By Tina Perinotto…
In a sign that the sustainable building industry is coming of age, developer and energy consultancy Szencorp has revealed a “warts and all” report on its refurbished 6 star Green Star building in South Melbourne.
According to Peter Szental, managing director of Szencorp, (a TFE sponsor) the Building Use Study benchmarked the premises in the top 4 per cent for overall building performance in Australia.
But although the report found tenants were not happy with the air-conditioning system, they were forgiving because of the building’s “green” credentials.
Mr Szental said said that while the building at 40 Albert Road, South Melbourne, achieved excellent results in a number of areas including design, image, and perceived productivity and health, the study uncovered that 86 per cent of staff were unhappy with the temperature within the building.
The results also showed that tenants’ reported perceived productivity was in the top 9 per cent of Australian buildings, but this was actually a 1.5 per cent decrease from a similar 2006 report on the building that showed a 13 per cent increase in productivity.
However, Mr Szental said that tolerance of the building’s shortcomings, such as temperature, was high partly because tenants appreciated that the building was highly energy efficient and also because tenants had a reasonable amount of control over their working environments.
“The study results prove that the Szencorp Building continues to be an exceptional sustainable building, but it is also clear that we have a number of improvements to make to increase tenant satisfaction,” Mr Szental said.
“It’s essential to conduct assessments on building performance, from staff satisfaction through to energy, water and waste performance, and then continually refine the building from these results.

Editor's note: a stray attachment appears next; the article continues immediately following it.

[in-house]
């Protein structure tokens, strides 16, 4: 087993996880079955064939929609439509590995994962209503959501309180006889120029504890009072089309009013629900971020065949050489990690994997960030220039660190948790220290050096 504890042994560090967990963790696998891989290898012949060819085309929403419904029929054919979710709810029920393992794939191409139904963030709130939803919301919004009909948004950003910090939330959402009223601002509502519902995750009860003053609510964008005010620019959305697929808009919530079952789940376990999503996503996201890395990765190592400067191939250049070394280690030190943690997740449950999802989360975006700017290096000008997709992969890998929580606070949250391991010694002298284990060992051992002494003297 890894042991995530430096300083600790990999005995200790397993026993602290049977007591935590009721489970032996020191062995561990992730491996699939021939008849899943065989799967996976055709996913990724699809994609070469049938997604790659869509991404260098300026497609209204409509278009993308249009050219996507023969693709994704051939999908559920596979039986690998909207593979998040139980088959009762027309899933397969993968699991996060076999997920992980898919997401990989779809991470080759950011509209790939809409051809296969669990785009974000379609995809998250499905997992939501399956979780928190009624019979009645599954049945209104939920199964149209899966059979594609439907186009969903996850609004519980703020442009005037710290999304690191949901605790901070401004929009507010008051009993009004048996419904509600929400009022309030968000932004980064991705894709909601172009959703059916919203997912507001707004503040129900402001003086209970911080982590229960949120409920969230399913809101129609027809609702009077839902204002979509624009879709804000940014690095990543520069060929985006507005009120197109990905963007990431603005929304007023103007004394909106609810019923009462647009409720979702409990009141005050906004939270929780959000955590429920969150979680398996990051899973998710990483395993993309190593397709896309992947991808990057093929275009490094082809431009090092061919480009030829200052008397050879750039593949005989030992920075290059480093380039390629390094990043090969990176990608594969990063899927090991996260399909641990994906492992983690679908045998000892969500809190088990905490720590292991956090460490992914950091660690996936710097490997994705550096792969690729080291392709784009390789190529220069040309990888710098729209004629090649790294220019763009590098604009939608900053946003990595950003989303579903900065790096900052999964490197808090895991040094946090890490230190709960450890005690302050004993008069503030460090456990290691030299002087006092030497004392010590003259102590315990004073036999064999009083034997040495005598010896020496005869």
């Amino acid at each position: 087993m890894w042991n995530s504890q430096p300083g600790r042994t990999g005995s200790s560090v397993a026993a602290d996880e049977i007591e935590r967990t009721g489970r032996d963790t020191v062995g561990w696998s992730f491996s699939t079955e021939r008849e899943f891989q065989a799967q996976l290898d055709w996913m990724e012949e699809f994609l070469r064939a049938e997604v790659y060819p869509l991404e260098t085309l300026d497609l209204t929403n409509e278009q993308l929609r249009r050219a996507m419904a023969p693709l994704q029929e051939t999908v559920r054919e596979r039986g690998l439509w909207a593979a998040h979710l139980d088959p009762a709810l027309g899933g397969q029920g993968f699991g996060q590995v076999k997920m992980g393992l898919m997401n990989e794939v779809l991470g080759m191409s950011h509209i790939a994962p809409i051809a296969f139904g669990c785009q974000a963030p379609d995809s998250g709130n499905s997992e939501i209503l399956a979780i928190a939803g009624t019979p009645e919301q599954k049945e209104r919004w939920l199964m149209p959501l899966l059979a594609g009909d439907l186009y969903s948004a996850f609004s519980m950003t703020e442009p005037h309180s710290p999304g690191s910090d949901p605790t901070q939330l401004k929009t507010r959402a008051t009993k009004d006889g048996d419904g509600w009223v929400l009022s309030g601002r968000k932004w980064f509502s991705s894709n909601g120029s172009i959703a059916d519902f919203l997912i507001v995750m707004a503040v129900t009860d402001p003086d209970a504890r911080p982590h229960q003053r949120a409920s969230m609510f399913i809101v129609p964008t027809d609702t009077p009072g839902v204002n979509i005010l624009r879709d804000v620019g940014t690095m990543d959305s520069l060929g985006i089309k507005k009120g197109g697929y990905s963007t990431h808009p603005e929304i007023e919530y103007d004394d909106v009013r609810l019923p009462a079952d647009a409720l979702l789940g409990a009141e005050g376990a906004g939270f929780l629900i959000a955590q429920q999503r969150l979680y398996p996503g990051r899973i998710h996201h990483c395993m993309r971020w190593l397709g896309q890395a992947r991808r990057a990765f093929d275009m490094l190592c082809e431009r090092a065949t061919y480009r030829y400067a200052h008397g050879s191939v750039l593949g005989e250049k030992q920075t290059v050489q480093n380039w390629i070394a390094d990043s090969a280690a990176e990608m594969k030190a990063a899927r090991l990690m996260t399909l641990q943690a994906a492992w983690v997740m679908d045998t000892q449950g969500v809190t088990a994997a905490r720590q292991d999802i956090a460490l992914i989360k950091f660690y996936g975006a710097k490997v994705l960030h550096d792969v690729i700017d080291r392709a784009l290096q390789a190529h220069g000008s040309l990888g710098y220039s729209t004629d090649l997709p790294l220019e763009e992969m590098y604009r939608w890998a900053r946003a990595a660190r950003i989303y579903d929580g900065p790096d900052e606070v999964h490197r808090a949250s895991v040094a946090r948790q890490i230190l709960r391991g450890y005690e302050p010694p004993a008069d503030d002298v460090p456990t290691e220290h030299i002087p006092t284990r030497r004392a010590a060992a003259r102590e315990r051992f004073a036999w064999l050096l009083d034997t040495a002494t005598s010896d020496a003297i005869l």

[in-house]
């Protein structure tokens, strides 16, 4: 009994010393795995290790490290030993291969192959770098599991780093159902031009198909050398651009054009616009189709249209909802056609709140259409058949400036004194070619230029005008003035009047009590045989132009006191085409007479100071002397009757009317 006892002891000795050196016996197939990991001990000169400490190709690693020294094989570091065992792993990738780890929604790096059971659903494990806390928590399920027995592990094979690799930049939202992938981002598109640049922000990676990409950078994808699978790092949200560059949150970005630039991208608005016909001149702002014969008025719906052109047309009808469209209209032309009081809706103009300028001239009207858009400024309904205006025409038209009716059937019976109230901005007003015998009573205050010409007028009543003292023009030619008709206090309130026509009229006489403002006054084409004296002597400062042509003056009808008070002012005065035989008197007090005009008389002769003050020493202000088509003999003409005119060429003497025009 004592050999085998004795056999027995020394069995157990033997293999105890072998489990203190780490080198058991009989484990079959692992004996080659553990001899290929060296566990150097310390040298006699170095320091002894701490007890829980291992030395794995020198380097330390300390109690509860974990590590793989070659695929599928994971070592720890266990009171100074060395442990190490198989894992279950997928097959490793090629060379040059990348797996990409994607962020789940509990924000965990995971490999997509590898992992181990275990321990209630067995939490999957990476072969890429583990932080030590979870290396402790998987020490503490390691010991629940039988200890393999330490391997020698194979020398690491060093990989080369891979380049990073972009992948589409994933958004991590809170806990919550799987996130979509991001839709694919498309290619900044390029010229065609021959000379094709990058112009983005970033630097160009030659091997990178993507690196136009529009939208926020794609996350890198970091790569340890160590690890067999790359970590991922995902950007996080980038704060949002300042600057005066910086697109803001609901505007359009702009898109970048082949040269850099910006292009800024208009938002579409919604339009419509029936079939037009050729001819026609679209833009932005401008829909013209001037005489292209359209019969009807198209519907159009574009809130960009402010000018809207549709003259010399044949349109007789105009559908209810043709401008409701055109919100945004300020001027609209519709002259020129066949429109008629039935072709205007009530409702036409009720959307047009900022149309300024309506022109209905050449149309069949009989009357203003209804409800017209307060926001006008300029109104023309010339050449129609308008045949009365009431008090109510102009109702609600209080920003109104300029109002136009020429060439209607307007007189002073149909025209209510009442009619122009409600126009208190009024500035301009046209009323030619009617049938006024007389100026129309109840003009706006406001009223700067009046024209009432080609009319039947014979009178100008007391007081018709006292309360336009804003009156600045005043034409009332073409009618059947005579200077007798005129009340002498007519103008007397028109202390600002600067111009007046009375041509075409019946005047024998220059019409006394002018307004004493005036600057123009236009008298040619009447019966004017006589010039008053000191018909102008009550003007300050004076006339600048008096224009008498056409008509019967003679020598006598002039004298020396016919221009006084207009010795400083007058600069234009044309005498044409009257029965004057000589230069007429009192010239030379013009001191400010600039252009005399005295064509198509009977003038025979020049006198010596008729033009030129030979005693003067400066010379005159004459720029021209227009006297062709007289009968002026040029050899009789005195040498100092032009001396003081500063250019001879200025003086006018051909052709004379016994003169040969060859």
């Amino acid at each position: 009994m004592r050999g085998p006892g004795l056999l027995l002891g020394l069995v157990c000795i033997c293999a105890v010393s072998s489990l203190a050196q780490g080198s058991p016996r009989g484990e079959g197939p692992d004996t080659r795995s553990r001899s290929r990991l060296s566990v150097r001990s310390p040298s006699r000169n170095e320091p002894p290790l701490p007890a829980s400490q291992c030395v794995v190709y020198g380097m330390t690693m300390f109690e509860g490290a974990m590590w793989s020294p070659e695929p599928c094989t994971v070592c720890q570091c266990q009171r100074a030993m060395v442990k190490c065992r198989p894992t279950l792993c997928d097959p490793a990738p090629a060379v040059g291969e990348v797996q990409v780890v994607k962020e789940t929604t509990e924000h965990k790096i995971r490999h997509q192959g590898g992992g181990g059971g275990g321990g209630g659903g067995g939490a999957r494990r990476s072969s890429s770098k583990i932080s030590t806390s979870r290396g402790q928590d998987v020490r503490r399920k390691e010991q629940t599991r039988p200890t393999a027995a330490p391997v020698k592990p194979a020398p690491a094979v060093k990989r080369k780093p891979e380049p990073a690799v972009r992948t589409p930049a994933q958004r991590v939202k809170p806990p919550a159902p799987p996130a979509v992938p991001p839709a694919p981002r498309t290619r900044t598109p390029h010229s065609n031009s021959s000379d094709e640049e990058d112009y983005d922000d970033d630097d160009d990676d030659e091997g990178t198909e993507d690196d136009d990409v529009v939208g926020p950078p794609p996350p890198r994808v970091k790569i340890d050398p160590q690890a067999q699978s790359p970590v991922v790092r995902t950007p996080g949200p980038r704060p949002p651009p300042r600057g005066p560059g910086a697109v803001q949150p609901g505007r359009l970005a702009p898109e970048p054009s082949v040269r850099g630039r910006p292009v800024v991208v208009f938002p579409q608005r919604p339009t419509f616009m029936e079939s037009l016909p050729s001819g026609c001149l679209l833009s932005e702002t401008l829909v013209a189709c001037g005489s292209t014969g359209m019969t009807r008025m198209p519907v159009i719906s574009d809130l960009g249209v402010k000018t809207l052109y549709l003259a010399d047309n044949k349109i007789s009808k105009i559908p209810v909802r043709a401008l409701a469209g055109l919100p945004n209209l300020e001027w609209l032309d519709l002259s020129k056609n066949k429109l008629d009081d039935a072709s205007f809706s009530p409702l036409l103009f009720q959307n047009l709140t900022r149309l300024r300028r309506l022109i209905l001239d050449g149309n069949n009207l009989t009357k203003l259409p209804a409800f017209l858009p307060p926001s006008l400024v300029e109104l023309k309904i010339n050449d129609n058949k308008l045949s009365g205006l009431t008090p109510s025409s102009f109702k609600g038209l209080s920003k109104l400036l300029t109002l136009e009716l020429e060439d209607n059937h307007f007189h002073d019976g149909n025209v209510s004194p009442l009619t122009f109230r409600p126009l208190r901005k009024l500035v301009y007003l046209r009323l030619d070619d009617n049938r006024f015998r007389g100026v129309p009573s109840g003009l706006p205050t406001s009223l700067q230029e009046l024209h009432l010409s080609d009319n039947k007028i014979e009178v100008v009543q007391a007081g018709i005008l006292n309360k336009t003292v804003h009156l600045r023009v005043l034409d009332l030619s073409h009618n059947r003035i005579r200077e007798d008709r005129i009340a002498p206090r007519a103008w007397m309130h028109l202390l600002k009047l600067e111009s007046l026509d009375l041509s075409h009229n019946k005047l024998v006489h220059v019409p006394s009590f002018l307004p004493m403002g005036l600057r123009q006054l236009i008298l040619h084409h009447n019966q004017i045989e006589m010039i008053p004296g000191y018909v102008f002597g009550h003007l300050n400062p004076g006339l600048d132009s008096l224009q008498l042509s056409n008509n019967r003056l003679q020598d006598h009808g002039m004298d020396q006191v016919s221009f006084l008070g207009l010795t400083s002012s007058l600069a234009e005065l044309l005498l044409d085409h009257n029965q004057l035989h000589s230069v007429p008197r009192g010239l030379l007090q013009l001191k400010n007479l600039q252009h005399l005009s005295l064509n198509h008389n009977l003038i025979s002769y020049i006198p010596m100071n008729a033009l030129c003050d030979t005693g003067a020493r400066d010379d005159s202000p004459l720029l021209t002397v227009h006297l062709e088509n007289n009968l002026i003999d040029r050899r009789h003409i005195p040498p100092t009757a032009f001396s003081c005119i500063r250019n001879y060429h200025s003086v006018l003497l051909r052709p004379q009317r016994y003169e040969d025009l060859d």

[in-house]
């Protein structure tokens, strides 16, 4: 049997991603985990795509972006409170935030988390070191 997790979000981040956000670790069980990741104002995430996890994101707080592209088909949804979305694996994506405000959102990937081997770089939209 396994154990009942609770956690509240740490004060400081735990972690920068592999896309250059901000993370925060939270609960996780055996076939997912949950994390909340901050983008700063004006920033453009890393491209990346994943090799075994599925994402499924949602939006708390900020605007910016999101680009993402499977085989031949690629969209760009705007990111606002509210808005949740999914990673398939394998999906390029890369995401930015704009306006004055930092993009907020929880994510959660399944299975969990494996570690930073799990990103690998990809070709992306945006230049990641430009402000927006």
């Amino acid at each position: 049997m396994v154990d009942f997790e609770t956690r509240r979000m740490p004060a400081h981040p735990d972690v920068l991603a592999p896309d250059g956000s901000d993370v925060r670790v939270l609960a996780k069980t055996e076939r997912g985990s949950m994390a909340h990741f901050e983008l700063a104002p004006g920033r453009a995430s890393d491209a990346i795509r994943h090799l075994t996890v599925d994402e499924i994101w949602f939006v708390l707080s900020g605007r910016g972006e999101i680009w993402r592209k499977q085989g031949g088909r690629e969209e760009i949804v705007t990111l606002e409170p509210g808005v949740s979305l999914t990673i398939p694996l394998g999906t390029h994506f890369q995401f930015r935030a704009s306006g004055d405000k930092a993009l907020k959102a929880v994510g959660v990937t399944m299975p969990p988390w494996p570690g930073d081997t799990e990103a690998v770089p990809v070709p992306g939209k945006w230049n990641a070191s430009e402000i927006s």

“The ‘warts and all’ approach we take for publicly reporting our performance results demonstrates my strong support for mandatory performance disclosure as proposed by the Commonwealth Government starting in 2010.
“Building owners should learn from our mistakes, consider replicating our successes, and be honest about their own building’s performance,” Mr Szental said.
The 2009 study compared the Szencorp Building against 55 Australian and 81 international office buildings. Key findings from the 2009 study included:
• The Szencorp Building was the highest scoring Australian building in the international sustainable buildings benchmark dataset, achieving a ‘Good Practice’ rating for overall performance.
• Perceived productivity was in the top 9 per cent of Australian buildings, but this was actually a 1.5 per cent decrease from the 2006 results, which showed a 13 per cent increase in productivity. Building Use Studies research shows only 30 per cent of buildings have positive productivity ratings.
• Tenants rated the Szencorp Building’s image and design as very positive, placing it fourth in the Australian dataset for image.
• The speed at which problems such as temperature were addressed rated better than the national benchmark.
• The 2006 study revealed tenants were very happy with the level of artificial and natural light, but the 2009 study showed that the tenants believed there was not enough natural light.
• 86 per cent of staff were dissatisfied with ventilation, 70 per cent were dissatisfied with cooling and 79 per cent dissatisfied with heating. However, forgiveness for these matters was also high.
• Travel to work by bicycle increased from 5 per cent in 2006 to 11 per cent in 2009, but over 50 per cent of staff still travelled to work by car, showing the importance of behaviour programs alongside good building design.
• 54 per cent of tenants said they felt “more healthy” working in the Szencorp Building.
• The Szencorp Building’s overall performance rating improved from 76 to 80 out of 100.
• Szencorp needed to facilitate tenant education of the building’s controls, such as heating, cooling and lighting, and the ability to influence these controls.
Monica Vandenberg from Encompass Sustainability, who conducted the study, said Szencorp’s decision to release the results – good and bad – was admirable.
“Szencorp’s disclosure of its study results so that others can learn from its lessons is fantastic for the sustainable building industry and others should be encouraged to do the same,” Ms Vandenberg said.
A media statement from Szencorp said: “The Szencorp Building remains Australia’s highest rated sustainable building with a 6 Star Green Star rating from the Green Building Council of Australia, and 5 star NABERS ratings for energy and water.
“It was Australia’s first 6 Star Green Star office building retrofit and has won numerous awards. Its tenants are Szencorp, Energy Conservation Systems, Closed Loop and the Banksia Environmental Foundation.”See the full Post Occupancy Evaluation Report at https://www.theszencorpbuilding.com/PDFs/Szencorp%20Post%20Occ%20Study%202009_FINAL.pdf